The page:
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Pigeon numbers and bags


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rather than high-jack the “guns on pegs” thread I have started a new one on the theme of Pigeon numbers and bags. (because its peeing down with rain again)

 

There's a number of farms in an area not far from me that were a big draw for pigeons during the summer months (not as good now) they would start on the standing corn and then hit the first few combined fields in very big numbers, I have been fortunate in shooting on these farms for over 40 years and have shot some big bags in that time, there’s a PW member who was until recently a regular poster of his outings, he also knows this area and what it can produce, think his last outing on one of the farms produced a bag of 300+ pigeons, big bags can be had (Balotelli) in the right area and at right time.

 

Which brings me onto the question of why such large numbers hit a particular area/field with the stream of pigeons coming from a broad front but in one general direction, with the odd birds coming from the back and sides of the field.

Question; how do all these pigeons over a broad front know this is where dinner is today? I have my own thoughts on this but would be interested to hear others.

 

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7 minutes ago, clangerman said:

frequently watch them heading out from the town best guess would be first birds leaving remember a good spot or decide by the weather as a lot do seem to fly towards the sun 

one thought was, when heading to their feeding field do pigeons have a particular flight that is not obvious to us, bit like bees on the honey comb doing a food source and direction dance.

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Just now, old'un said:

one thought was, when heading to their feeding field do pigeons have a particular flight that is not obvious to us, bit like bees on the honey comb doing a food source and direction dance.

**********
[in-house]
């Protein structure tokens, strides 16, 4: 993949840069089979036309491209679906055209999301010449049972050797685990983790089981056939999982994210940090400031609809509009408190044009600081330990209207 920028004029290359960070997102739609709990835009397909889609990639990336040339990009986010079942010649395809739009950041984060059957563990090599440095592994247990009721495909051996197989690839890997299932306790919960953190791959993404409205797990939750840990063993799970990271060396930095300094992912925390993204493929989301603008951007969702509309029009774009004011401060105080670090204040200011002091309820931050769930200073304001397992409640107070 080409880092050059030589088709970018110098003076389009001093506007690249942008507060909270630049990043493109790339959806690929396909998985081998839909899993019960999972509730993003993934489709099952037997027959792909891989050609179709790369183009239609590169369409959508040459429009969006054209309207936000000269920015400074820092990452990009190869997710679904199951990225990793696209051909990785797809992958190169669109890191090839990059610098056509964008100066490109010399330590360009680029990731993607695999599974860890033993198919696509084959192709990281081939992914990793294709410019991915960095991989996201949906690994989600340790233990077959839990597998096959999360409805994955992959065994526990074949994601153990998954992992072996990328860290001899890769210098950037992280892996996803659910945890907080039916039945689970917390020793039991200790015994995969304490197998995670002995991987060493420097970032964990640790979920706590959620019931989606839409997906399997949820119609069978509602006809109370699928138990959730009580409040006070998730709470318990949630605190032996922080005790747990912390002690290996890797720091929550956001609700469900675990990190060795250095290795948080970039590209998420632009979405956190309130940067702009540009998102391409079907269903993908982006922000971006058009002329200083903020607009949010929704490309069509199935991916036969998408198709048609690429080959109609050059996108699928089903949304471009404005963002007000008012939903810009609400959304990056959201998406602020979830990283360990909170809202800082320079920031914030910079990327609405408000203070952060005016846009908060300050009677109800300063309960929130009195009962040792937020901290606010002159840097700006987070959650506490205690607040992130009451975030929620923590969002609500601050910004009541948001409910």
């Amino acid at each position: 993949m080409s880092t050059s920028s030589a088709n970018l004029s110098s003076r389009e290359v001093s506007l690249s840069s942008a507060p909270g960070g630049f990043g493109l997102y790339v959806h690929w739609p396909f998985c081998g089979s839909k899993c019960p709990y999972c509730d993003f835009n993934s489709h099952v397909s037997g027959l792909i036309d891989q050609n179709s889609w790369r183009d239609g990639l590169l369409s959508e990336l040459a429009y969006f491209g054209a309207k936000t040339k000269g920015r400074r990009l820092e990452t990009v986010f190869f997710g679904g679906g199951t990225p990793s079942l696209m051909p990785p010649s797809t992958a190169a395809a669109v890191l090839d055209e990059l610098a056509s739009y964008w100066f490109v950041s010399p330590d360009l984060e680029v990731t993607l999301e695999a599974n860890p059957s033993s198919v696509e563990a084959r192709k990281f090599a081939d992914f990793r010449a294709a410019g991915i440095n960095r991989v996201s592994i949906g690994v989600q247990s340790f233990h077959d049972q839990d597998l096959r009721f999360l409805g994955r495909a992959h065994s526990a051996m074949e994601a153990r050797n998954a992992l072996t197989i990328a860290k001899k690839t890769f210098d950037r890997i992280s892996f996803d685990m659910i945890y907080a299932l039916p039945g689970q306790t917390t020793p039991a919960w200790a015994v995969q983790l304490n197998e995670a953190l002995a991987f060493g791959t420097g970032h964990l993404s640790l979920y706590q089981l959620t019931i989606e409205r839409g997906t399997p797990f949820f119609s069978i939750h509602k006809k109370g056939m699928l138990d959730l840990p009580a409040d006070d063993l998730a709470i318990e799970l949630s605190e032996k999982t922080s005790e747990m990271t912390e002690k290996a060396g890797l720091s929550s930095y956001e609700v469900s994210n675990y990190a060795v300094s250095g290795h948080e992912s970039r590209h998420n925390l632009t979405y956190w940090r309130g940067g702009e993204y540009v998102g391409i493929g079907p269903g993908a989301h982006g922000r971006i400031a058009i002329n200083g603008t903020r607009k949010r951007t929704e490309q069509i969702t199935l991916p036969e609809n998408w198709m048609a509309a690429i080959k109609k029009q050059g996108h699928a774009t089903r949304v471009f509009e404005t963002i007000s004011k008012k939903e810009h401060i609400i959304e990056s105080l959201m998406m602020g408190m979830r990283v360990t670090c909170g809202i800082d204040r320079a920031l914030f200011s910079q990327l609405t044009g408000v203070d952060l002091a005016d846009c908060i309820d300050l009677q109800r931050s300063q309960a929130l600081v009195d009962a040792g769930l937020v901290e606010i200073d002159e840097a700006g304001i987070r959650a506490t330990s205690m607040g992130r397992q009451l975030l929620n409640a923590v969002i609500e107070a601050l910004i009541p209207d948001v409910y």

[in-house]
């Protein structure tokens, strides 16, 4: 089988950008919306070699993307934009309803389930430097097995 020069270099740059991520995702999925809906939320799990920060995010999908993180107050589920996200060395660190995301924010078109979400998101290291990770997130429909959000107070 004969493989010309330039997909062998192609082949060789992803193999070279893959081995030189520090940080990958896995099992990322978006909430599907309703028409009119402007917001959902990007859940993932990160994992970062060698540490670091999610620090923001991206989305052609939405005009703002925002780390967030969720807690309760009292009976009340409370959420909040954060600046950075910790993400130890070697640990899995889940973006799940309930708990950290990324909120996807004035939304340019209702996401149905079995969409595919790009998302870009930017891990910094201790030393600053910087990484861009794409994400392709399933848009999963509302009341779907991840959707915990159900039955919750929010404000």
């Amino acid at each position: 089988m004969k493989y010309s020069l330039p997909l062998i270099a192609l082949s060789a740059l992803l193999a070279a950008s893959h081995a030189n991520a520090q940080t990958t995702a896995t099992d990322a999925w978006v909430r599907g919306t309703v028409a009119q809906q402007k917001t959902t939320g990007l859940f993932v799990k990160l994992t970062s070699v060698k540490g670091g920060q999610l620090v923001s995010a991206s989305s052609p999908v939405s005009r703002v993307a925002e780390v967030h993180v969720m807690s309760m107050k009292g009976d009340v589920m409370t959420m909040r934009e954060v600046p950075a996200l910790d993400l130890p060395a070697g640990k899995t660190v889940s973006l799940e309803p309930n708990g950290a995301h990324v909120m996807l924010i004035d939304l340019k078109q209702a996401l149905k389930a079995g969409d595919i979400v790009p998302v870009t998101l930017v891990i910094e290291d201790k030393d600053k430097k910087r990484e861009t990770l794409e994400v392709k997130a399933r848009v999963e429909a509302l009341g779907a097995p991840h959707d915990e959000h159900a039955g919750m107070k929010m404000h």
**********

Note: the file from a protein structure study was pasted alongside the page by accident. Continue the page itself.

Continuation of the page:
they do look different with the binoculars heading out seem to fly a bit faster and lower I put it down to hunger most puzzling one is numbers dropping so much over last few years some of my perms are like a desert now 

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There is a big difference between winter and summer in relation to pigeon numbers in most areas. Summer populations are sedentary whilst winter ones are migratory.

Last summer I hardly saw more than 100 pigeons between three farms and now there are 5,000.

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6 minutes ago, JDog said:

There is a big difference between winter and summer in relation to pigeon numbers in most areas. Summer populations are sedentary whilst winter ones are migratory.

Last summer I hardly saw more than 100 pigeons between three farms and now there are 5,000.

i think your secretly the piped piper of pigeons jdog getting a bag do you think numbers in general have gone up or down in recent years 

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I know that during the winter months pigeons will generally fly upwind to find food, lets say you find 500 or more pigeons on a field of rape in winter and walk them off, they generally go in one direction and in a tight-ish group, they land in some woods a mile or so away, now after some time they start to brake from the trees and play follow the leader, they can see one another as there's no leafs on the trees and are close together, if left undistributed most of the birds in the wood will follow their mates back to the rape field.

Now lets take summer pigeons, as JDog said summer pigeons are a totally different bird to winter pigeons, these same birds are now breeding and spread over a very large area of countryside, but those same 500 or more pigeons somehow know which field all the other pigeons are heading for, its possible as I said before that its the way the birds are flying, other birds sat in trees see this and follow causing a domino and funnel effect over a wide area, just my thoughts.

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9 minutes ago, clangerman said:

i think your secretly the piped piper of pigeons jdog getting a bag do you think numbers in general have gone up or down in recent years 

It is difficult for me to give you a definitive opinion about numbers as I have only been in the Lincolnshire Wolds for five years but certainly I see a lot here from November onwards until early in the New Year when they all go off to Norfolk to see Motty and Muncher.

Perhaps a better example of varying numbers could be an area in the Cotswolds where I used to live. Between us my shooting partner and I had 20,000 acres and we knew when and where we could see pigeons. One area where the farming was the standard rape, wheat, barley, peas/beans mix we could never get much of a bag unless we shot Corvids. In ten years our best was 144 made up of 104 Corvids and 40 pigeons.